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Open Access Research article

Can hospital audit teams identify case management problems, analyse their causes, identify and implement improvements? A cross-sectional process evaluation of obstetric near-miss case reviews in Benin

Matthias Borchert12*, Sourou Goufodji3, Eusèbe Alihonou3, Thérèse Delvaux4, Jacques Saizonou3, Lydie Kanhonou3 and Véronique Filippi1

Author affiliations

1 Department of Infectious Disease Epidemiology, London School of Hygiene & Tropical Medicine, London, UK

2 Institute of Tropical Medicine and International Health, Charité - Universitätsmedizin Berlin, Berlin, Germany

3 Centre pour la Recherche en Reproduction Humaine et Démographie, Cotonou, Benin

4 Institute of Tropical Medicine, Antwerp, Belgium

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Citation and License

BMC Pregnancy and Childbirth 2012, 12:109  doi:10.1186/1471-2393-12-109

Published: 11 October 2012

Abstract

Background

Obstetric near-miss case reviews are being promoted as a quality assurance intervention suitable for hospitals in low income countries. We introduced such reviews in five district, regional and national hospitals in Benin, West Africa. In a cross-sectional study we analysed the extent to which the hospital audit teams were able to identify case management problems (CMPs), analyse their causes, agree on solutions and put these solutions into practice.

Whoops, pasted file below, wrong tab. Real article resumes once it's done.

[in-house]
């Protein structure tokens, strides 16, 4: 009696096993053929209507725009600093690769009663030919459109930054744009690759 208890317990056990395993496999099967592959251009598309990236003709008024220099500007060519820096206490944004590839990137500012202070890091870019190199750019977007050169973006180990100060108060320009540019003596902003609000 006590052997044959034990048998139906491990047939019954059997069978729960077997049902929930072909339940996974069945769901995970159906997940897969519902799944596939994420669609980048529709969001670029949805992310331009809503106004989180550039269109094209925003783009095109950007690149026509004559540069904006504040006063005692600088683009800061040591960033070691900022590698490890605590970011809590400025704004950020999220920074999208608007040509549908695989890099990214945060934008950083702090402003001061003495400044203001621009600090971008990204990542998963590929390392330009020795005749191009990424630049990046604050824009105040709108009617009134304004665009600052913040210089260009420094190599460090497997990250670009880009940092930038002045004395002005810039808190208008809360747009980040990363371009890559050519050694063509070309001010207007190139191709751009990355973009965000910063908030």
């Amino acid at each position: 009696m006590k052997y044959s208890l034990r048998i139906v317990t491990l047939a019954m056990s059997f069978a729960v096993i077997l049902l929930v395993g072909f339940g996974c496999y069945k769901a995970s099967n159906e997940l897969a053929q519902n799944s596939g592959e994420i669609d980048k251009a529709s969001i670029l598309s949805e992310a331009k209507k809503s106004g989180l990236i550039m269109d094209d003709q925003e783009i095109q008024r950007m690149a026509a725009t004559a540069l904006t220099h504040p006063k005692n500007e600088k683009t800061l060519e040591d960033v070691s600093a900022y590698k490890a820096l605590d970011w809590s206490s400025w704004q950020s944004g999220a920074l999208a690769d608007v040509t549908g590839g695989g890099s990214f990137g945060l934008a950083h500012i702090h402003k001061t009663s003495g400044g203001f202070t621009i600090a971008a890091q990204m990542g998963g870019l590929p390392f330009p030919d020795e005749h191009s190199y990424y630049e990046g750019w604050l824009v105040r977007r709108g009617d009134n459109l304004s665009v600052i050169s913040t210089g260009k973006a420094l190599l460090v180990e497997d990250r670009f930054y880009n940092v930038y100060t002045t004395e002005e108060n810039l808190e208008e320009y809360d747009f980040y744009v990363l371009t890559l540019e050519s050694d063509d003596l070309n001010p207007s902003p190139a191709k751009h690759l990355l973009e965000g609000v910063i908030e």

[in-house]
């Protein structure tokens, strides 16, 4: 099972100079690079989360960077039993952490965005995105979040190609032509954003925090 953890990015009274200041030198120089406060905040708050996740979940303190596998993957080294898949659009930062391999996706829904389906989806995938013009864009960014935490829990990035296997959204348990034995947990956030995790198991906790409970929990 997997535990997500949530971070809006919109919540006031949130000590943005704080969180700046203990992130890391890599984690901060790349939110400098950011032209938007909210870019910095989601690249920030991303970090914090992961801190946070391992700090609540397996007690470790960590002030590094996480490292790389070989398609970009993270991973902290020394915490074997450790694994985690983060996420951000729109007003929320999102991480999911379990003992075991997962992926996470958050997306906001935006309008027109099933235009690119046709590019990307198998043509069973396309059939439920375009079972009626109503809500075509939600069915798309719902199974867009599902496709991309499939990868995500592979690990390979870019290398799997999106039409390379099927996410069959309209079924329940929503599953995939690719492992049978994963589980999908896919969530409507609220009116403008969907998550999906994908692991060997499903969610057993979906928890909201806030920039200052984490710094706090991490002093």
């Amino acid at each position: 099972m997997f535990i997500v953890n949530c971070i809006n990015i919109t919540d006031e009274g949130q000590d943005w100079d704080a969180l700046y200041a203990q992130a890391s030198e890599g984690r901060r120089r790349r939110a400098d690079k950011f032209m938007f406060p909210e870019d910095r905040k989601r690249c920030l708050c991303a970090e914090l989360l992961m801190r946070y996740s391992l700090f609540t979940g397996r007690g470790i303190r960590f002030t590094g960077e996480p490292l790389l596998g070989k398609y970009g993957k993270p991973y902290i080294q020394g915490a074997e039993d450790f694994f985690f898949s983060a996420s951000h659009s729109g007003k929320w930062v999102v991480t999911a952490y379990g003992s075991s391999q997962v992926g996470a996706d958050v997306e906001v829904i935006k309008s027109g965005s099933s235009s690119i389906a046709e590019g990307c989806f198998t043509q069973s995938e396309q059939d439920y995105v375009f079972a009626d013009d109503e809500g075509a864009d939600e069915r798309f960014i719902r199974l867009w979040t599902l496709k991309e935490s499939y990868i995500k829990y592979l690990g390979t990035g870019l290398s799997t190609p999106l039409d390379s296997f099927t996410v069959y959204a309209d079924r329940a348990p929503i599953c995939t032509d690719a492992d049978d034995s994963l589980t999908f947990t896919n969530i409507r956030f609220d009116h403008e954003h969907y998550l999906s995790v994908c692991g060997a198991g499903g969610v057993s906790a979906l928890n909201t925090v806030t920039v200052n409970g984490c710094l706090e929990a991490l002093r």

Methods

We analysed case summaries, women’s interview transcripts and audit minutes produced by the audit teams for 67 meetings concerning one woman with near-miss complications each. We compared the proportion of CMPs identified by an external assessment team to the number found by the audit teams. For the latter, we described the CMP causes identified, solutions proposed and implemented by the audit teams.

Results

Audit meetings were conducted regularly and were well attended. Audit teams identified half of the 714 CMPs; they were more likely to find managerial ones (71%) than the ones relating to treatment (30%). Most identified CMPs were valid. Almost all causes of CMPs were plausible, but often too superficial to be of great value for directing remedial action. Audit teams suggested solutions, most of them promising ones, for 38% of the CMPs they had identified, but recorded their implementation only for a minority (8.5%).

Conclusions

The importance of following-up and documenting the implementation of solutions should be stressed in future audit interventions. Tools facilitating the follow-up should be made available. Near-miss case reviews hold promise, but their effectiveness to improve the quality of care sustainably and on a large scale still needs to be established.

Keywords:
Obstetrics; Near-miss complications; Quality assurance; Audit; Benin; West Africa